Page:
Dietary Elitism Always Backfires


We’re making perfect the staunch enemy of good because, well… It’s 2024 and reasonability has left the building. 

We, the messengers of the benefits of an animal-based diet, are really screwing up the message.

It probably started with the internet, and progressed with social media… a place where people learned they could say whatever they please to whomever they please, void of decency or nuance, without the fear of consequences like getting punched in the mouth. This has led to polarization and lives lived in echo chambers where people are not exposed to opinions that differ from their own. This, in turn, has created a whole new type of activist with a brand of activism that, well… is asinine at best. 

Just like overemotional environmentalists are doing themselves no favors in gaining allies by gluing themselves to the street, destroying priceless art, and otherwise being disruptive to those whose minds they seek to change, we carnivores have our own militant approach and tend to eat our own when they don’t subscribe to said militance.

How dumb is that?

You see, at The Fittest, we’ve seen countless lives changed through lifestyle changes that incorporate the 9 Ancestral Tenets. We’ve seen people who were upwards of 500 lbs who switched to a nose-to-tail diet and are now running marathons and powerlifting. We’ve seen people who were told they’d be on psychiatric medication for life only to find animal-based eating rendered them without the need for meds anymore. I could talk about the emails we get all day from people whose lives are better than ever, but you get the point. This stuff works. 

Usually, these changes are gradual, not immediate and severe. If you weighed 5 bills and I told you that you had to change everything about your life RIGHT NOW without any compromise, it’s almost certain you’d be intimidated and next year at this time, you’re still dressing out at 500 plus lbs. Why? Because militance doesn’t usually work. It’s just not a good tactic, especially with people who already feel defeated in life. They need encouragement and the room to gradually get better at things; to make small steps… you know, that cliche about a 1,000 mile journey starting with a single step.

So, for some people, switching from Coke and Cheetos to Diet Coke and pork rinds… that’s an epic win, which is important to note and reminds me of one dumb conversation that exemplifies exactly what is broken within the carnivore community and how we’re clearly no better than vegans and environmentalists. Names won’t be named, but it was between 2 very high-profile folks in the animal-based nutrition space (and I was banned from commenting on Instagram for 7 days for being the adult in the room).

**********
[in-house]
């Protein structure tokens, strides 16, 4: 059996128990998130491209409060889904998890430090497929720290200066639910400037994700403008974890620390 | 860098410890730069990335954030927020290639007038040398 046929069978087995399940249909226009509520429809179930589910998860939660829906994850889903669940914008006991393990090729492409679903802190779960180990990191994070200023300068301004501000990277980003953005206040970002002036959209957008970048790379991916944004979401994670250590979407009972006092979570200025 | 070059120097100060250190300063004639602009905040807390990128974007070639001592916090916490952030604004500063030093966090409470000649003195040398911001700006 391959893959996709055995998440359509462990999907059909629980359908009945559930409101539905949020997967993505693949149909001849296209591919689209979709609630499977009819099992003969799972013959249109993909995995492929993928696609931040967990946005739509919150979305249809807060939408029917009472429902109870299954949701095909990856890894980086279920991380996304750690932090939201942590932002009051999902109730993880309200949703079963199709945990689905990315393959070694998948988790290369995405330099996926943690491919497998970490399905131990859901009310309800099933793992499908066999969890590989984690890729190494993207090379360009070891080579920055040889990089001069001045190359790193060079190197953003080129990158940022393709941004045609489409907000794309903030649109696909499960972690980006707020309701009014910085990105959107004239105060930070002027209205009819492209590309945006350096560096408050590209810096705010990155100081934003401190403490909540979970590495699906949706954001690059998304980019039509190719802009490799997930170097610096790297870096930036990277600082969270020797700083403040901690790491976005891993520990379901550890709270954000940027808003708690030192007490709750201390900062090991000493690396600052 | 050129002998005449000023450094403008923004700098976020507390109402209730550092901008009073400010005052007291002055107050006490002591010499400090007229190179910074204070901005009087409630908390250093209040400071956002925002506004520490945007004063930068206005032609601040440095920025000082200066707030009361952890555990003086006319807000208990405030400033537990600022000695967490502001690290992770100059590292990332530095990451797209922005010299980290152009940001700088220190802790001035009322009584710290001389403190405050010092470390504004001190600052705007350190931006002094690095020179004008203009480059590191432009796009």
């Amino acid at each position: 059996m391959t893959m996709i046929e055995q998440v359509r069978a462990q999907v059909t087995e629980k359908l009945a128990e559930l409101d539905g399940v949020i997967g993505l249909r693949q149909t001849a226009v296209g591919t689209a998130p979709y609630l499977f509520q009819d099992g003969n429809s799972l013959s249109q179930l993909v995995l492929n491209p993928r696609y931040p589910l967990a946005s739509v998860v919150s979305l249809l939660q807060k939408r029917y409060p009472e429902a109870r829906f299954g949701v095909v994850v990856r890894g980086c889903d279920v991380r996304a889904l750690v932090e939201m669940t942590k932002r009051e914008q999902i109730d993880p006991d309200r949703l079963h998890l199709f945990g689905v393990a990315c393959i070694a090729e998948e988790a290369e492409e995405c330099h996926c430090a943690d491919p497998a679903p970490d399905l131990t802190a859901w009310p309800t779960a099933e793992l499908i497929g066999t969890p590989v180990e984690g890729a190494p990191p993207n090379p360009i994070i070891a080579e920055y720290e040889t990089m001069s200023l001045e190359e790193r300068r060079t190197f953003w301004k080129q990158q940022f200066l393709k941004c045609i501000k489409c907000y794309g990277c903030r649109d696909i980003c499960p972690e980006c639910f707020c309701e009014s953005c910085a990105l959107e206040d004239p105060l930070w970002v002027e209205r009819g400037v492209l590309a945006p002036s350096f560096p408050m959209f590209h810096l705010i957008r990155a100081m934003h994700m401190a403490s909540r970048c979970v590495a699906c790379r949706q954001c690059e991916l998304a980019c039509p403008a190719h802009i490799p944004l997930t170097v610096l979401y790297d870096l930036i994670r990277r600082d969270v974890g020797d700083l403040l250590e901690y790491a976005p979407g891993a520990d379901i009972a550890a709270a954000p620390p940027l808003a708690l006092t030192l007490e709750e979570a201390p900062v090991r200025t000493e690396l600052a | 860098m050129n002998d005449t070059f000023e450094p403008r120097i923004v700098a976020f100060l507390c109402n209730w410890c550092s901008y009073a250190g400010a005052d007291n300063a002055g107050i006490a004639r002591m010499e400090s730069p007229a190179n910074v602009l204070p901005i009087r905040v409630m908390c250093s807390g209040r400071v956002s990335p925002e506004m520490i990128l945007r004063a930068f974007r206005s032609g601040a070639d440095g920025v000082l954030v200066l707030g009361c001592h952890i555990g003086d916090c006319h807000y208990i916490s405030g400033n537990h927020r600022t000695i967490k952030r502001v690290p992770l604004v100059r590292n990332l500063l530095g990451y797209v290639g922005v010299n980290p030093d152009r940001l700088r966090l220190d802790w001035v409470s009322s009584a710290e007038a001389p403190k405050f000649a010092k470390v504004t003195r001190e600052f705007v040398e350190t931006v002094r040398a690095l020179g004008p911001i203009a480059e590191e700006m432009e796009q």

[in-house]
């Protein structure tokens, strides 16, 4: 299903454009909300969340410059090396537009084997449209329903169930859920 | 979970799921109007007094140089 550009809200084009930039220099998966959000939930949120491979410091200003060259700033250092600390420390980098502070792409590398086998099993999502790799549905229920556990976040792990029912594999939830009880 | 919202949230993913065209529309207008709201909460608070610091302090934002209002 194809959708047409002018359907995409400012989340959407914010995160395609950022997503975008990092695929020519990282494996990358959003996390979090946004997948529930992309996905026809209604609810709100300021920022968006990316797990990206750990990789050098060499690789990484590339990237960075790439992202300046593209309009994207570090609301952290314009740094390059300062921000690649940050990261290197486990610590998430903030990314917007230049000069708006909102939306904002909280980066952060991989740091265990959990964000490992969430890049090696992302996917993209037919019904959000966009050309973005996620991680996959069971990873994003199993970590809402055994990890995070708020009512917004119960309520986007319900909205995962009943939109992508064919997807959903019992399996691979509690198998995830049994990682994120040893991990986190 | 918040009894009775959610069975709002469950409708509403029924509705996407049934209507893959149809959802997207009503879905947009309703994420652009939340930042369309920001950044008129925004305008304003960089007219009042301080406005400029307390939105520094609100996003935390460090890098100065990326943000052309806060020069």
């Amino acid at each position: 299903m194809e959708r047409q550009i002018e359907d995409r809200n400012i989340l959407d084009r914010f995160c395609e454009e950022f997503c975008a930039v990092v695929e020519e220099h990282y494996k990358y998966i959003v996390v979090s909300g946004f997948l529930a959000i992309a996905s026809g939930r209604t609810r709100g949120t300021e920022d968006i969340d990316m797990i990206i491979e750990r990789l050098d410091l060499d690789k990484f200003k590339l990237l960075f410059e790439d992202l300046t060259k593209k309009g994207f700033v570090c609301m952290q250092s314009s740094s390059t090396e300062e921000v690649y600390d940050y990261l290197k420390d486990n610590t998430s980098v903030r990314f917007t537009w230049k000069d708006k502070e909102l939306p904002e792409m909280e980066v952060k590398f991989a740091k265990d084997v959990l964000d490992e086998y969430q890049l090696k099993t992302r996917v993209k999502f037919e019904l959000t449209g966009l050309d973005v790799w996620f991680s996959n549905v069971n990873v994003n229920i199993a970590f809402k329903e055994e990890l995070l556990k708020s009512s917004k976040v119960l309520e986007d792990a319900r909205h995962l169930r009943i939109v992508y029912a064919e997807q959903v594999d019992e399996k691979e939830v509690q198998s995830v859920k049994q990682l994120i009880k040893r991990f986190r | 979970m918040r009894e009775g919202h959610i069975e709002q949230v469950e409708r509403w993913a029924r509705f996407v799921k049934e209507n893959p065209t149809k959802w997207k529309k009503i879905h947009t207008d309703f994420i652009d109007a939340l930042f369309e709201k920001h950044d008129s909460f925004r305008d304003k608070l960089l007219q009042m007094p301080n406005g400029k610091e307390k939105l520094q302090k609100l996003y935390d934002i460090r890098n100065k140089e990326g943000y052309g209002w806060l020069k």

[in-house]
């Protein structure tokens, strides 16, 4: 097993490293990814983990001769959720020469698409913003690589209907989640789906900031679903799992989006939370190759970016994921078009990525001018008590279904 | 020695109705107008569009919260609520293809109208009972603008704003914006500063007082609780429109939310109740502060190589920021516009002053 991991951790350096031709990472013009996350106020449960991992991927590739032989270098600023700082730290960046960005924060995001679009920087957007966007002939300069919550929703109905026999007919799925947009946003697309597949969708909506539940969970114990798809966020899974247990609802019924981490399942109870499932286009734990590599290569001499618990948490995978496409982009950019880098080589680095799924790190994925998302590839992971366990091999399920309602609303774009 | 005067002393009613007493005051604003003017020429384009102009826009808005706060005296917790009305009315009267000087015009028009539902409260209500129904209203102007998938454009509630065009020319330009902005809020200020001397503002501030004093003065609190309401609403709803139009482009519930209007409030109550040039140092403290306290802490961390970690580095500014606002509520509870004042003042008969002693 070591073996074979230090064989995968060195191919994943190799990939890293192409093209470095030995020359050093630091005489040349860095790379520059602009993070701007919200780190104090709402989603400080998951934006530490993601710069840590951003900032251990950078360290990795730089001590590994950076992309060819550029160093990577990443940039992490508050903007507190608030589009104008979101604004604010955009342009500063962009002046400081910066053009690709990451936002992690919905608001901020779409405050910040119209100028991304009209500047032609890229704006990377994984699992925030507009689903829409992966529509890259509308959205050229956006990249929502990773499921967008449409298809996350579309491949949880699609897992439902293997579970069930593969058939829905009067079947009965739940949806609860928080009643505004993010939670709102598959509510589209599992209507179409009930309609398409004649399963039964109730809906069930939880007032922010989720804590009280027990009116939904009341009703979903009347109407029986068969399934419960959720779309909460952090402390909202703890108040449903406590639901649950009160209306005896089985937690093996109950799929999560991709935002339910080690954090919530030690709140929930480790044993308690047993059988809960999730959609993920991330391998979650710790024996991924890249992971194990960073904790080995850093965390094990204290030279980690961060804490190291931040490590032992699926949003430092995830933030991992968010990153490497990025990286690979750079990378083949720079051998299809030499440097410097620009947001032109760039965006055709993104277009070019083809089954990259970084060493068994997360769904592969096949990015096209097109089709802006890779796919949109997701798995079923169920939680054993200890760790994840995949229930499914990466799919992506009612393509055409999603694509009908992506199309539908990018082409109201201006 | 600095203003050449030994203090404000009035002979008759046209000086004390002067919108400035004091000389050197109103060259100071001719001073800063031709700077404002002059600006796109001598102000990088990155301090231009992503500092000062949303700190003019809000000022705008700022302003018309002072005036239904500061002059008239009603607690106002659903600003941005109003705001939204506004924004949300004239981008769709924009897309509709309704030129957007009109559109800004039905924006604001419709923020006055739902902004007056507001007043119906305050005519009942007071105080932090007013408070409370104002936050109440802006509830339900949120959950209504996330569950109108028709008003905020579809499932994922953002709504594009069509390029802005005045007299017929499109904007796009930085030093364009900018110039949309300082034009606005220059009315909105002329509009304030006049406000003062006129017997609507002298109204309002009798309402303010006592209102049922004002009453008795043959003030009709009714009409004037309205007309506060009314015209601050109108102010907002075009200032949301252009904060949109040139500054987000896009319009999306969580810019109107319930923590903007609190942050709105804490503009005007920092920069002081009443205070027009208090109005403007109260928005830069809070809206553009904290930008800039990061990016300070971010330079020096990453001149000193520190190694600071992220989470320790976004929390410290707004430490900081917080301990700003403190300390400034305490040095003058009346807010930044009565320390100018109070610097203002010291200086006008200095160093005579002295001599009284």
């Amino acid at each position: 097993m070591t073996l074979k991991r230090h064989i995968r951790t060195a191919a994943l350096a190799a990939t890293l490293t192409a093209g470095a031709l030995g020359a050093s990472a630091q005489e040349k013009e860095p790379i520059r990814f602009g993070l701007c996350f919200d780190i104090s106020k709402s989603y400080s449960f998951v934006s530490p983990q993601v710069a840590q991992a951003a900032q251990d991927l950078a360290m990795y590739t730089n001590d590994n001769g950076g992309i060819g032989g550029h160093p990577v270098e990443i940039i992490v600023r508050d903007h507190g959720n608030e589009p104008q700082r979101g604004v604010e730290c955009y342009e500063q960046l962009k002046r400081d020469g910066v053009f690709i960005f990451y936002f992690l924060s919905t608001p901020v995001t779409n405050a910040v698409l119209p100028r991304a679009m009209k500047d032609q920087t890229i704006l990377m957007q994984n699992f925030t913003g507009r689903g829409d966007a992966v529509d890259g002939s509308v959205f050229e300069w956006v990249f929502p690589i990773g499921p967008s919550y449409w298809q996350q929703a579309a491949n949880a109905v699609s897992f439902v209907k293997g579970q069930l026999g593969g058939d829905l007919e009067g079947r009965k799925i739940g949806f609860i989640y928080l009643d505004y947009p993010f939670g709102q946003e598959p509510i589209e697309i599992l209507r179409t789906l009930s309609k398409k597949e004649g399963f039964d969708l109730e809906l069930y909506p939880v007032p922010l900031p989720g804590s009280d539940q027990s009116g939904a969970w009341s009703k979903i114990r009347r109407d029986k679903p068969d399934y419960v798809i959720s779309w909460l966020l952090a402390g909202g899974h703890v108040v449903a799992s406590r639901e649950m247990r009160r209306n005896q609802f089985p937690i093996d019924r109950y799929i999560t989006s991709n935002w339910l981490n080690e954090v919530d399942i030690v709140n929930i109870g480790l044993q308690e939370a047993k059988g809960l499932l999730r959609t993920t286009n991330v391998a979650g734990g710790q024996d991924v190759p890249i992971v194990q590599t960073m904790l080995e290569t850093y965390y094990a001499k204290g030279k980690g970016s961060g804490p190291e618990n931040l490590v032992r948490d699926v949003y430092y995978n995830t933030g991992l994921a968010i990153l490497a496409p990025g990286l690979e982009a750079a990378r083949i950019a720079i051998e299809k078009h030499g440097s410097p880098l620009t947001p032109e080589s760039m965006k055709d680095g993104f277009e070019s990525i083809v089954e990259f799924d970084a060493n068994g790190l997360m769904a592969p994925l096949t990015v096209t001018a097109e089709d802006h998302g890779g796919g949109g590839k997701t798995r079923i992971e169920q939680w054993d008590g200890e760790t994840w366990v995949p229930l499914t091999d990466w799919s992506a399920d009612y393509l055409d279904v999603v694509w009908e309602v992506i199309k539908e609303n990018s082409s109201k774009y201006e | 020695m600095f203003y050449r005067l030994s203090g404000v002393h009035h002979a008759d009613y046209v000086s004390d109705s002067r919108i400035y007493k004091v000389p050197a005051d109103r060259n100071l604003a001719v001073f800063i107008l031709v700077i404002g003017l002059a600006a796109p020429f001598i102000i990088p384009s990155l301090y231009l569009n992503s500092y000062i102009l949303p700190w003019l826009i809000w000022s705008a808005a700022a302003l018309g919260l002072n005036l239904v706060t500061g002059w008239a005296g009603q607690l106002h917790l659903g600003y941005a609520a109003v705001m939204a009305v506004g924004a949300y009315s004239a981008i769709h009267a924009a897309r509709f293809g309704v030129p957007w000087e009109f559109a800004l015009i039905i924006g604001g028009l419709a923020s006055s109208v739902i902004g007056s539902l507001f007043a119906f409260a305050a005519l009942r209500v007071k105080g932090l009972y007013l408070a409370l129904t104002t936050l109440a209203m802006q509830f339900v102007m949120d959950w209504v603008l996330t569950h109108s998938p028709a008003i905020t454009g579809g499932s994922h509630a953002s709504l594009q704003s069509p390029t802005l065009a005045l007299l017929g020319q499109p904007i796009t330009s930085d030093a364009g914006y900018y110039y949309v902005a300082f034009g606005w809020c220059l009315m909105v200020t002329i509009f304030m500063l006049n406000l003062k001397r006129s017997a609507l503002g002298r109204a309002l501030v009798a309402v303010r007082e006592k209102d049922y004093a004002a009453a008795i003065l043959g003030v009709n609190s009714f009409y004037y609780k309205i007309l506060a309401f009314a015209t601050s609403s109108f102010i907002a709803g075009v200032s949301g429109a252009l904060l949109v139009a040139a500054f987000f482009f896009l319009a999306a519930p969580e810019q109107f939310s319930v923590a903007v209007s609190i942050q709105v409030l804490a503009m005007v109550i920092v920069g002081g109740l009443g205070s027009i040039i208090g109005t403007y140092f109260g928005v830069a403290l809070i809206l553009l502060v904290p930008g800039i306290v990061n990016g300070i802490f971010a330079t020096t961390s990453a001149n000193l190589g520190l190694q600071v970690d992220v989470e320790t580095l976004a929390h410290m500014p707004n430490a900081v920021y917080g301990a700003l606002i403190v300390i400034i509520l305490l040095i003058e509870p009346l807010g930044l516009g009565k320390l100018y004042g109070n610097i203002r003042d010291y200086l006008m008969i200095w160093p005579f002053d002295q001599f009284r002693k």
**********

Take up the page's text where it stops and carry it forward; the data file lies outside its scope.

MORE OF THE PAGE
It went something like this:

A purveyor of an electrolyte drink posted an advertisement on Instagram as so many brands, including The Fittest, do. An influencer who shall remain nameless jumped all over the ad talking trash about the fact that the drink has maltodextrin in it. The electrolyte drink people explained that it’s a nominal 4mg of the stuff and that it makes it palatable enough for people to actually consume the product. This is when the influencer/activist became even more rude than commandeering an Instagram ad and asked how the drink people could claim the beverage has 0 calories when 4g of maltodextrin would be 16 calories. She said, “the math ain’t mathing.” I interjected and very kindly explained on behalf of the drink people whose product I’ve never even tried, that 4mg and 4g are very different things and that’s why her math just wasn’t “mathing.” I explained that 4mg is actually only 0.016 calories rather than 16 and that such a nominal amount is inconsequential, especially if it allows people to get a meaningful amount of electrolytes that they wouldn't otherwise get. For stating such a nuanced opinion with correct math, I was reported numerous times, evidently for being a rational human being who explained things in a way that didn’t subscribe to the norm of being a polarizing asshole. I served a 7-day comment ban for the offense of being adequate at division and multiplication. 

I’ll be clear that social media doesn’t mean enough to me to worry about the consequences of being reasonable in my “adulting.” A week where I don’t get to opine on other people’s posts isn’t of much concern or importance because, well… I’m a grown man with a wife and kids and better things to do anyway. 

What I was, however, perplexed by is the fact that people were so angry about the notion that we needn’t make perfect the enemy of good. My insinuation that it’s ok to live in a gray area where we just make iterative improvements in pursuit of betterment induced anger in grown ups to the point where they thought reasonability should be silenced. But you don’t get to silence me here, ladies and gentlemen. I’ll say what I want. 

And what I want to say is:

People are taking Ozempic and eating Cheetos. We can fight the good fight together against Big Pharma, Big Food, and Big Government instead of arguing over 0.016 calories in a damn drink. We spend 4.5 trillion bucks a year in America on chronic, preventable medical conditions and we’re arguing over 0.004 grams of sugar? That’s the wrong argument. 

In fact, if we’re in a place where that’s all we have left to argue about, the world is already winning. Everyone would be healthy, jacked, and tan.

Take my opinion however you like, but over here at The Fittest, we’re not playing the game. If you’re damn near perfect, we'll help you pursue perfection, but if you’re struggling to get off the couch and put down the Doritos and Bud Light, we got your back there, too, and will help you at whatever pace will make changes.

That’s how we roll.


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